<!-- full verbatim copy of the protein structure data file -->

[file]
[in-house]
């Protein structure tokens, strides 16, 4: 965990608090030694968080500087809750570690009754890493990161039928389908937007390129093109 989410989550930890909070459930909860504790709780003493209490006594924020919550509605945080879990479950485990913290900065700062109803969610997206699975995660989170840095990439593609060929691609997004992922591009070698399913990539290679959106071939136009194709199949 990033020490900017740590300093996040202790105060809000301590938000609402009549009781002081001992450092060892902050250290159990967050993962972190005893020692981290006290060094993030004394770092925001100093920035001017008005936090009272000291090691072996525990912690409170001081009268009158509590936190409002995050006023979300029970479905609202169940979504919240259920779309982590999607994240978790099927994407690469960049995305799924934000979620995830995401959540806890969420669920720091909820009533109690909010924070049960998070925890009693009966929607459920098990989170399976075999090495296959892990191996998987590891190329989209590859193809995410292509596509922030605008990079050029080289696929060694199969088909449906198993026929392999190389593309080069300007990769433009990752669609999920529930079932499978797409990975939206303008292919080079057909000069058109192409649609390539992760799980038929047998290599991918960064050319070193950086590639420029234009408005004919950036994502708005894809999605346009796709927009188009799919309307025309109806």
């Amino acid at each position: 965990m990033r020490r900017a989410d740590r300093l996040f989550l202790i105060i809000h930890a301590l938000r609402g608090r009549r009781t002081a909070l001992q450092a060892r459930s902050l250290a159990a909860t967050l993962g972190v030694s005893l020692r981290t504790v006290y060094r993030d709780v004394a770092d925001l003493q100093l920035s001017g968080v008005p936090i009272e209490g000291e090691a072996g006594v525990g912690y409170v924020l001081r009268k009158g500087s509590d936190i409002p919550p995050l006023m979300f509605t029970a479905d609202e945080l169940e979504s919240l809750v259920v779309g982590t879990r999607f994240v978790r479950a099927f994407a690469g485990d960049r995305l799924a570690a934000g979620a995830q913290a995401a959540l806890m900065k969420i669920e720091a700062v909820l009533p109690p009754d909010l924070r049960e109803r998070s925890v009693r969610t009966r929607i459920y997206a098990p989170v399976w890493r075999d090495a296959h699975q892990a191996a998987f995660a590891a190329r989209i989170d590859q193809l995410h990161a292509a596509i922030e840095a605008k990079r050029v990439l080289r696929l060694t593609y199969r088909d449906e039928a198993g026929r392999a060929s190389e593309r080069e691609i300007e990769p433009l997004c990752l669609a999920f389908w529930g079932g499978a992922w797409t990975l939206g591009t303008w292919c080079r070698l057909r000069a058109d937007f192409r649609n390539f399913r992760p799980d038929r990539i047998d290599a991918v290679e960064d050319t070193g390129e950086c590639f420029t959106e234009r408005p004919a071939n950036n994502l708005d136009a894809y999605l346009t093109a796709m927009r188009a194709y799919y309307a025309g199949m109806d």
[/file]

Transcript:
[in-house]
């Protein structure tokens, strides 16, 4: 965990608090030694968080500087809750570690009754890493990161039928389908937007390129093109 989410989550930890909070459930909860504790709780003493209490006594924020919550509605945080879990479950485990913290900065700062109803969610997206699975995660989170840095990439593609060929691609997004992922591009070698399913990539290679959106071939136009194709199949 990033020490900017740590300093996040202790105060809000301590938000609402009549009781002081001992450092060892902050250290159990967050993962972190005893020692981290006290060094993030004394770092925001100093920035001017008005936090009272000291090691072996525990912690409170001081009268009158509590936190409002995050006023979300029970479905609202169940979504919240259920779309982590999607994240978790099927994407690469960049995305799924934000979620995830995401959540806890969420669920720091909820009533109690909010924070049960998070925890009693009966929607459920098990989170399976075999090495296959892990191996998987590891190329989209590859193809995410292509596509922030605008990079050029080289696929060694199969088909449906198993026929392999190389593309080069300007990769433009990752669609999920529930079932499978797409990975939206303008292919080079057909000069058109192409649609390539992760799980038929047998290599991918960064050319070193950086590639420029234009408005004919950036994502708005894809999605346009796709927009188009799919309307025309109806």
């Amino acid at each position: 965990m990033r020490r900017a989410d740590r300093l996040f989550l202790i105060i809000h930890a301590l938000r609402g608090r009549r009781t002081a909070l001992q450092a060892r459930s902050l250290a159990a909860t967050l993962g972190v030694s005893l020692r981290t504790v006290y060094r993030d709780v004394a770092d925001l003493q100093l920035s001017g968080v008005p936090i009272e209490g000291e090691a072996g006594v525990g912690y409170v924020l001081r009268k009158g500087s509590d936190i409002p919550p995050l006023m979300f509605t029970a479905d609202e945080l169940e979504s919240l809750v259920v779309g982590t879990r999607f994240v978790r479950a099927f994407a690469g485990d960049r995305l799924a570690a934000g979620a995830q913290a995401a959540l806890m900065k969420i669920e720091a700062v909820l009533p109690p009754d909010l924070r049960e109803r998070s925890v009693r969610t009966r929607i459920y997206a098990p989170v399976w890493r075999d090495a296959h699975q892990a191996a998987f995660a590891a190329r989209i989170d590859q193809l995410h990161a292509a596509i922030e840095a605008k990079r050029v990439l080289r696929l060694t593609y199969r088909d449906e039928a198993g026929r392999a060929s190389e593309r080069e691609i300007e990769p433009l997004c990752l669609a999920f389908w529930g079932g499978a992922w797409t990975l939206g591009t303008w292919c080079r070698l057909r000069a058109d937007f192409r649609n390539f399913r992760p799980d038929r990539i047998d290599a991918v290679e960064d050319t070193g390129e950086c590639f420029t959106e234009r408005p004919a071939n950036n994502l708005d136009a894809y999605l346009t093109a796709m927009r188009a194709y799919y309307a025309g199949m109806d």